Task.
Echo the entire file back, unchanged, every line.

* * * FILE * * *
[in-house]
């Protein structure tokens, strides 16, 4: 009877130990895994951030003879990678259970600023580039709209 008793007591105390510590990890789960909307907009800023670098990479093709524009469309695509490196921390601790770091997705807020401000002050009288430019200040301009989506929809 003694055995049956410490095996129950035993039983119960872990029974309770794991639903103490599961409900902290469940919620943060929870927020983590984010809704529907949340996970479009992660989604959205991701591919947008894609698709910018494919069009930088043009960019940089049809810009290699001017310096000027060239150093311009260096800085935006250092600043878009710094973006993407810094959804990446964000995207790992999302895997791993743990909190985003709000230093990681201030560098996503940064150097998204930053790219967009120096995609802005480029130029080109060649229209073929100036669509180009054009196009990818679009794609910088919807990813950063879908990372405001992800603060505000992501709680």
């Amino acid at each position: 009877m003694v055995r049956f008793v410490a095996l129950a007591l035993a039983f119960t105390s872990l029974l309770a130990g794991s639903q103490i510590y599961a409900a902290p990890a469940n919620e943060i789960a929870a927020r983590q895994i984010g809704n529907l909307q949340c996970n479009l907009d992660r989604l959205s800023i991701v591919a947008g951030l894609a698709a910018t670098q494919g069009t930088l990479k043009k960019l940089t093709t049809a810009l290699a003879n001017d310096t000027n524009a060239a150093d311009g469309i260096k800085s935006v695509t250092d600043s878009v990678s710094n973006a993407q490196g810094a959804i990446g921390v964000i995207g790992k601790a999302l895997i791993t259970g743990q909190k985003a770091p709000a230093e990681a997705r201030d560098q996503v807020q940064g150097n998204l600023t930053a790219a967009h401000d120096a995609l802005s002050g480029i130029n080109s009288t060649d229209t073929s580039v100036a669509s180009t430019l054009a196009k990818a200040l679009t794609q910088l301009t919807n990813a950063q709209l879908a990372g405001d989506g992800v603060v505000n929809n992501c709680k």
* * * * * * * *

[in-house]
């Protein structure tokens, strides 16, 4: 009877130990895994951030003879990678259970600023580039709209 008793007591105390510590990890789960909307907009800023670098990479093709524009469309695509490196921390601790770091997705807020401000002050009288430019200040301009989506929809 003694055995049956410490095996129950035993039983119960872990029974309770794991639903103490599961409900902290469940919620943060929870927020983590984010809704529907949340996970479009992660989604959205991701591919947008894609698709910018494919069009930088043009960019940089049809810009290699001017310096000027060239150093311009260096800085935006250092600043878009710094973006993407810094959804990446964000995207790992999302895997791993743990909190985003709000230093990681201030560098996503940064150097998204930053790219967009120096995609802005480029130029080109060649229209073929100036669509180009054009196009990818679009794609910088919807990813950063879908990372405001992800603060505000992501709680």
């Amino acid at each position: 009877m003694v055995r049956f008793v410490a095996l129950a007591l035993a039983f119960t105390s872990l029974l309770a130990g794991s639903q103490i510590y599961a409900a902290p990890a469940n919620e943060i789960a929870a927020r983590q895994i984010g809704n529907l909307q949340c996970n479009l907009d992660r989604l959205s800023i991701v591919a947008g951030l894609a698709a910018t670098q494919g069009t930088l990479k043009k960019l940089t093709t049809a810009l290699a003879n001017d310096t000027n524009a060239a150093d311009g469309i260096k800085s935006v695509t250092d600043s878009v990678s710094n973006a993407q490196g810094a959804i990446g921390v964000i995207g790992k601790a999302l895997i791993t259970g743990q909190k985003a770091p709000a230093e990681a997705r201030d560098q996503v807020q940064g150097n998204l600023t930053a790219a967009h401000d120096a995609l802005s002050g480029i130029n080109s009288t060649d229209t073929s580039v100036a669509s180009t430019l054009a196009k990818a200040l679009t794609q910088l301009t919807n990813a950063q709209l879908a990372g405001d989506g992800v603060v505000n929809n992501c709680k």